The reign of Louis-Philippe was characterised by a wide range of political factions, who jostled and bickered for the next eighteen years: on the right some dreamed of restoring the legitimate line of Charles X (hence ‘the legitimists’) – the ‘Orleanists’ supported Louis-Philippe himself – some ‘imperialists’ wanted a return to the glory years of Napoleon. In the ‘centre’ were all sorts of middle-class republicans, who thought France would thrive best without a monarchy, although they all disagreed about who ought to lead the government of this hoped-for republic. On the left was a florid assortment of socialists who wanted to see society reorganised for the benefit of the working class, and even the newly-coined term ‘communists’, who wanted the abolition of private property and the inauguration of a completely utopian, propertyless, and so completely equal, society.

There were insurrections and attempted coups against Louis-Philippe in 1832, 1834 and 1839. These disgruntlements are the backdrop to the occasional political arguments among the characters mentioned above. But it was a bad harvest and industrial depression in 1847 which threw both peasants and urban workers out of work, many of them making their way to Paris in search of employment. These men provided the mobs which rose up in February 1848 and marched on the royal palace carrying torches and muskets. Louis-Philippe fled out the back door and made his way to exile in England (as so many continentals did during the 19th century, monarchs and revolutionaries alike). A republic was declared, a Provisional Government cobbled together, and three years of instability and uncertainty followed.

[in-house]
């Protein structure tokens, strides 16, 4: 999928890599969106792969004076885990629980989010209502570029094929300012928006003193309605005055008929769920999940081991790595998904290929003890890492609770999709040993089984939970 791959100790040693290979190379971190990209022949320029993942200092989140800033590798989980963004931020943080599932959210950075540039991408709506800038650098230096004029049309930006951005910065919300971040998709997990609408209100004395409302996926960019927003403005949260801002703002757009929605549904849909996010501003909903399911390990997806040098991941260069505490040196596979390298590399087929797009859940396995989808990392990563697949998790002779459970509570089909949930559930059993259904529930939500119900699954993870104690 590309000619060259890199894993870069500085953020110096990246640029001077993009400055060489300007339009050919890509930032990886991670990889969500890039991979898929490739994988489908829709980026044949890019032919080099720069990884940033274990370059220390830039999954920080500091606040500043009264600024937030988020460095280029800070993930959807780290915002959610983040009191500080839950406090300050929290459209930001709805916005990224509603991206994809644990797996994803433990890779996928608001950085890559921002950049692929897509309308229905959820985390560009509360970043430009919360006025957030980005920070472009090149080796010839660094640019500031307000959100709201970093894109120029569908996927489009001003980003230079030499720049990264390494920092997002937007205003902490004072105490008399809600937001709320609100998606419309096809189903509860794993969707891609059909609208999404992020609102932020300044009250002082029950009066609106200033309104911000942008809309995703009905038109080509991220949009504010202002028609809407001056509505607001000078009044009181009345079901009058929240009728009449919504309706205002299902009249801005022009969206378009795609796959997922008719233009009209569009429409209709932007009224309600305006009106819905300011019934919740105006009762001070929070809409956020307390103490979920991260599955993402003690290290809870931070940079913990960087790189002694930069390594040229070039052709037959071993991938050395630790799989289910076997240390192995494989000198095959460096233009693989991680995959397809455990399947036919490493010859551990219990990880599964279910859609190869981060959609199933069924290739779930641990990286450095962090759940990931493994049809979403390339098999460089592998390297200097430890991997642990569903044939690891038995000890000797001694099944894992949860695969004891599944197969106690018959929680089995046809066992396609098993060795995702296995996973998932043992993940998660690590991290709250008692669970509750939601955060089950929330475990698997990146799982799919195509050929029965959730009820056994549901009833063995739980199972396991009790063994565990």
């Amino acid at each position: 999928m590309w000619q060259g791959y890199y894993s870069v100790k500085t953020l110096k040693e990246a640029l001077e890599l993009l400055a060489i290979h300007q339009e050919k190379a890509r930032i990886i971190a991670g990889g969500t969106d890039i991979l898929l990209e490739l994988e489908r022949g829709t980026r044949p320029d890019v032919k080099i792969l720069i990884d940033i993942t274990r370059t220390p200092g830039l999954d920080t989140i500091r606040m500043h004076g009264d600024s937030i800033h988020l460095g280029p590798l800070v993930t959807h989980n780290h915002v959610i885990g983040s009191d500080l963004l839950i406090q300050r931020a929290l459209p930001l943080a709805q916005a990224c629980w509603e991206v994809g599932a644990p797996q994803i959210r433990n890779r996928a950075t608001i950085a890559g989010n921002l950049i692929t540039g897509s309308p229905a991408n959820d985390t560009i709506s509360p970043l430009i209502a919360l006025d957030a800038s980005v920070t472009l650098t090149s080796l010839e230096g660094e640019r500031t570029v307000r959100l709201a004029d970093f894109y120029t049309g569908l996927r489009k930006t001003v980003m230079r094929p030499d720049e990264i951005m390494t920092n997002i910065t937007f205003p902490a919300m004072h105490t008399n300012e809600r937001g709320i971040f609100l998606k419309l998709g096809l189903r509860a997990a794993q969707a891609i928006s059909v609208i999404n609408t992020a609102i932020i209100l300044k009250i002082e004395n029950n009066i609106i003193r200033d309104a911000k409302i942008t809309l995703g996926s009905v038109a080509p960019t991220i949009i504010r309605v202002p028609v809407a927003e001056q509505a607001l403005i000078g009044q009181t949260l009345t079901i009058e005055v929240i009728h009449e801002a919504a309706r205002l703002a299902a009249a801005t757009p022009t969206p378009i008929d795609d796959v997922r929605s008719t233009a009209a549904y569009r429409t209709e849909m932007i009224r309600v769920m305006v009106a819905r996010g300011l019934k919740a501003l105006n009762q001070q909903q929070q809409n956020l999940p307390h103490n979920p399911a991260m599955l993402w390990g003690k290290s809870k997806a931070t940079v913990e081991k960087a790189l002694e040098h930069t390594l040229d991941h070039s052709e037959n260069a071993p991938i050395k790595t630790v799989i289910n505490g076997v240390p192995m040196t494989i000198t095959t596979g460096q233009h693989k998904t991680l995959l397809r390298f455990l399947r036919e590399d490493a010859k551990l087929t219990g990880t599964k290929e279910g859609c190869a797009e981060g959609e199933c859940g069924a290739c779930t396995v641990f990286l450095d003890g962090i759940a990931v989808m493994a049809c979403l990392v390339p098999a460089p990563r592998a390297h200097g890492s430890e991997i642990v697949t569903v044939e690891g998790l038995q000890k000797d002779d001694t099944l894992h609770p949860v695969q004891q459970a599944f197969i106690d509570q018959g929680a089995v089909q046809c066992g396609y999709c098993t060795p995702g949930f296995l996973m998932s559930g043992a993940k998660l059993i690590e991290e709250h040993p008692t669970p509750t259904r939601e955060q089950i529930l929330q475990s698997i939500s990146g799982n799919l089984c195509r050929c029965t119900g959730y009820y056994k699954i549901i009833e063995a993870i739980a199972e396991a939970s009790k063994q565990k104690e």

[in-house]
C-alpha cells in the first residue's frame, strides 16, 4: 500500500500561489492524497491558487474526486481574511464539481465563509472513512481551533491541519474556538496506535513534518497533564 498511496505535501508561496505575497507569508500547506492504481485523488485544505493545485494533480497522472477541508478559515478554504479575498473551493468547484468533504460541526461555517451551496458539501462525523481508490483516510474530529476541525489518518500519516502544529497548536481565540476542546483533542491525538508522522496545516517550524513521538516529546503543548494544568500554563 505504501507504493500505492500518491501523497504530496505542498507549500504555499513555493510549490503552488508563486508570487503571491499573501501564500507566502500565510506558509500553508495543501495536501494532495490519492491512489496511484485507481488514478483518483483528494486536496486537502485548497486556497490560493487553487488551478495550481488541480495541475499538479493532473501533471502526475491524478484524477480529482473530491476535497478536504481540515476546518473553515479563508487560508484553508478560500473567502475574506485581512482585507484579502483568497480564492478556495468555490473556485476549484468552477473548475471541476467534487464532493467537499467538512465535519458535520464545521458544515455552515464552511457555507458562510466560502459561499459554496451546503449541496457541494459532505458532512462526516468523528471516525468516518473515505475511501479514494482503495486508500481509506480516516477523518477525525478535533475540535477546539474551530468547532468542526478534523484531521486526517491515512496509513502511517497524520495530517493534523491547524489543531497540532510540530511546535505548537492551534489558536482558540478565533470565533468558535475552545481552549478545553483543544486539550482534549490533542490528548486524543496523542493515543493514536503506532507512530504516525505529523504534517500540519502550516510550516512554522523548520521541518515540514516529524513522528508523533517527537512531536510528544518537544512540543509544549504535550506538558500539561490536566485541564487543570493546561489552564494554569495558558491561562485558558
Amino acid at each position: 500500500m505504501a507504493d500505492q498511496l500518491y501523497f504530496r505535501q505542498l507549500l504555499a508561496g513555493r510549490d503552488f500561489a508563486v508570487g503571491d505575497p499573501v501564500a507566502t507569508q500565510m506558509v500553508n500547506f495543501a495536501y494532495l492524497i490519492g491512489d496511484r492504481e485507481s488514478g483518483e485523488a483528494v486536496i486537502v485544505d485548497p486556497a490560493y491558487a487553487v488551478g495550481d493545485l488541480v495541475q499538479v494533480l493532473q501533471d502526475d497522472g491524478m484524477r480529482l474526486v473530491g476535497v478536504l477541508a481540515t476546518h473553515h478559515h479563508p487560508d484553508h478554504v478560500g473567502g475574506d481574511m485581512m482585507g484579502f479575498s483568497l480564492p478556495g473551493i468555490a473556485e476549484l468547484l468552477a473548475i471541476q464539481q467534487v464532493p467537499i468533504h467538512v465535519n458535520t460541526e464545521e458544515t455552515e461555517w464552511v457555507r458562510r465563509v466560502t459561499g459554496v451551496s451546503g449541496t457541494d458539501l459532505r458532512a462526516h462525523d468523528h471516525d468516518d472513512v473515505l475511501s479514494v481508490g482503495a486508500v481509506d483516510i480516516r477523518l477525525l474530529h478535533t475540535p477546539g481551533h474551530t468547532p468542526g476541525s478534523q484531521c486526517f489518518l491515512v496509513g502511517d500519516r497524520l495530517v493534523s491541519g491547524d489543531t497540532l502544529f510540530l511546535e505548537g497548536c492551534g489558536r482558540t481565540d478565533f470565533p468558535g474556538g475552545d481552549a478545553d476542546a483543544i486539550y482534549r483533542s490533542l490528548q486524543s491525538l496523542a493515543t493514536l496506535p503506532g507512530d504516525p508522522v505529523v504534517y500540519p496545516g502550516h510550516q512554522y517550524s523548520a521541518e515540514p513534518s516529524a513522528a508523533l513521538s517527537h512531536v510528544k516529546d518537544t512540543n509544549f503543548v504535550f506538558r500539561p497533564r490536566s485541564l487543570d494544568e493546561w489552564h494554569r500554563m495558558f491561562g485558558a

Flaubert captures the confusion, and the violently opposing political opinions, very well, as Frédéric a) sees for himself the fighting on the streets in February b) hears how the cross-section of pals from his soirees back in part one have fared in the disturbances (shot, arrested, imprisoned, hero of the revolution etc).

In a farcical scene Frédéric is encouraged to go along to one of the countless political clubs which have flourished after the revolution, and stand for election as a deputy. Initially greeted as a hero because he had (more or less accidentally) spoken up against Louis-Philippe at a society dinner given by the banker Dambreuse, when he protests about a Spanish ‘comrade’ giving a long speech in Spanish, the fickle crowd turn against him and just as vehemently attack him for being a member of the hated ‘bourgeoisie’. He is forced to make a speedy exit, the whole scene embodying Flaubert’s contempt for ‘the mob’ and for politics in general. ‘Stupid’ and ‘stupidity’ are words which recur in Flaubert’s descriptions both of crowds and mobs, but also of high society with its reactionary clichés and stereotypes.

Months of political uncertainty follow, against which Frédéric finds out that Arnoux is still Rosanette’s lover. He tries to get Rosanette to choose between them, but she refuses and so – sick of politics and her vacillation – Frédéric takes Rosanette on a prolonged holiday in the beautiful countryside surrounding the royal palace at Fontainebleu. This four or five-day trip is described in minute detail, the precise itinerary of each day’s outings, with exactly what part of the forest and landscape they saw, what the light was like, and what they ate that night for dinner.

This is odd, because they are on this holiday precisely during the notorious ‘June Days’, the decisive event of 1848. Under Louis-Philippe, National Workshops had been set up to provide a dole for the large number of unemployed in Paris. After the February revolution the Provisional Government commissioned a report into the future of the Workshops, and the right-wing leader of the committee recommended closing them down to save money.